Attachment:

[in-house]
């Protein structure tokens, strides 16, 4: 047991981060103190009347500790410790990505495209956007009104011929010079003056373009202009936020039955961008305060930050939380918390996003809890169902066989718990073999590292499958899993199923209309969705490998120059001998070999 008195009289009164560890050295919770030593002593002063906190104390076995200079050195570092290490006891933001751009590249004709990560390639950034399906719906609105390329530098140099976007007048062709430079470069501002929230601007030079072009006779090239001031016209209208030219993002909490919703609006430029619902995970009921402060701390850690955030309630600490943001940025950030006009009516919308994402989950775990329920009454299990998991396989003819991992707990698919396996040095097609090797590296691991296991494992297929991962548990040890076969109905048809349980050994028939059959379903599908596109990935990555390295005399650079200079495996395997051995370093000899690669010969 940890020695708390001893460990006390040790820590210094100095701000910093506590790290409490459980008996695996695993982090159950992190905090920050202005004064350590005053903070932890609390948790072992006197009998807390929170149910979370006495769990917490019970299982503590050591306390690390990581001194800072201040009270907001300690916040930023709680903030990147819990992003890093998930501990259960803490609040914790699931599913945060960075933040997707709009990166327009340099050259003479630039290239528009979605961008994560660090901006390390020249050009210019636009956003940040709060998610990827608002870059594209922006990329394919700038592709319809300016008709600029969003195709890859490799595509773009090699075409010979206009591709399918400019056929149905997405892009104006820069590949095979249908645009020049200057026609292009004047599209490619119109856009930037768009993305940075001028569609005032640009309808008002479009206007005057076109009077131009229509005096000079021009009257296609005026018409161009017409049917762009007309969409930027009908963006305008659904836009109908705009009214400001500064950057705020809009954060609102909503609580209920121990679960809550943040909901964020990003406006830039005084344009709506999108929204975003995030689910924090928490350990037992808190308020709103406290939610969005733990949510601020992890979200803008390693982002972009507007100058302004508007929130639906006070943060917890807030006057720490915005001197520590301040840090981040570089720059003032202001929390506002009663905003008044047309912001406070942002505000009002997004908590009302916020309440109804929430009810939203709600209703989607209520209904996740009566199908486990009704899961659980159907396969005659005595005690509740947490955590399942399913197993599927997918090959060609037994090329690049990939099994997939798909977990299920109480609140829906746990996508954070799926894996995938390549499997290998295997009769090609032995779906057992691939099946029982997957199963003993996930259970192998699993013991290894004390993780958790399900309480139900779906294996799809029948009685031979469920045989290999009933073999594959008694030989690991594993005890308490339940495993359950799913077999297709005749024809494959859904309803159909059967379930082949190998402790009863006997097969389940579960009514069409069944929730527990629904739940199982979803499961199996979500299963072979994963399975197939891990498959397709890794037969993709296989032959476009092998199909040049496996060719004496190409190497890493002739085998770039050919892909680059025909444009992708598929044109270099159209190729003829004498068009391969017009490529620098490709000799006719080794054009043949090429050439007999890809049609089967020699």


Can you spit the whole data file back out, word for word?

[in-house]
């Protein structure tokens, strides 16, 4: 047991981060103190009347500790410790990505495209956007009104011929010079003056373009202009936020039955961008305060930050939380918390996003809890169902066989718990073999590292499958899993199923209309969705490998120059001998070999 008195009289009164560890050295919770030593002593002063906190104390076995200079050195570092290490006891933001751009590249004709990560390639950034399906719906609105390329530098140099976007007048062709430079470069501002929230601007030079072009006779090239001031016209209208030219993002909490919703609006430029619902995970009921402060701390850690955030309630600490943001940025950030006009009516919308994402989950775990329920009454299990998991396989003819991992707990698919396996040095097609090797590296691991296991494992297929991962548990040890076969109905048809349980050994028939059959379903599908596109990935990555390295005399650079200079495996395997051995370093000899690669010969 940890020695708390001893460990006390040790820590210094100095701000910093506590790290409490459980008996695996695993982090159950992190905090920050202005004064350590005053903070932890609390948790072992006197009998807390929170149910979370006495769990917490019970299982503590050591306390690390990581001194800072201040009270907001300690916040930023709680903030990147819990992003890093998930501990259960803490609040914790699931599913945060960075933040997707709009990166327009340099050259003479630039290239528009979605961008994560660090901006390390020249050009210019636009956003940040709060998610990827608002870059594209922006990329394919700038592709319809300016008709600029969003195709890859490799595509773009090699075409010979206009591709399918400019056929149905997405892009104006820069590949095979249908645009020049200057026609292009004047599209490619119109856009930037768009993305940075001028569609005032640009309808008002479009206007005057076109009077131009229509005096000079021009009257296609005026018409161009017409049917762009007309969409930027009908963006305008659904836009109908705009009214400001500064950057705020809009954060609102909503609580209920121990679960809550943040909901964020990003406006830039005084344009709506999108929204975003995030689910924090928490350990037992808190308020709103406290939610969005733990949510601020992890979200803008390693982002972009507007100058302004508007929130639906006070943060917890807030006057720490915005001197520590301040840090981040570089720059003032202001929390506002009663905003008044047309912001406070942002505000009002997004908590009302916020309440109804929430009810939203709600209703989607209520209904996740009566199908486990009704899961659980159907396969005659005595005690509740947490955590399942399913197993599927997918090959060609037994090329690049990939099994997939798909977990299920109480609140829906746990996508954070799926894996995938390549499997290998295997009769090609032995779906057992691939099946029982997957199963003993996930259970192998699993013991290894004390993780958790399900309480139900779906294996799809029948009685031979469920045989290999009933073999594959008694030989690991594993005890308490339940495993359950799913077999297709005749024809494959859904309803159909059967379930082949190998402790009863006997097969389940579960009514069409069944929730527990629904739940199982979803499961199996979500299963072979994963399975197939891990498959397709890794037969993709296989032959476009092998199909040049496996060719004496190409190497890493002739085998770039050919892909680059025909444009992708598929044109270099159209190729003829004498068009391969017009490529620098490709000799006719080794054009043949090429050439007999890809049609089967020699």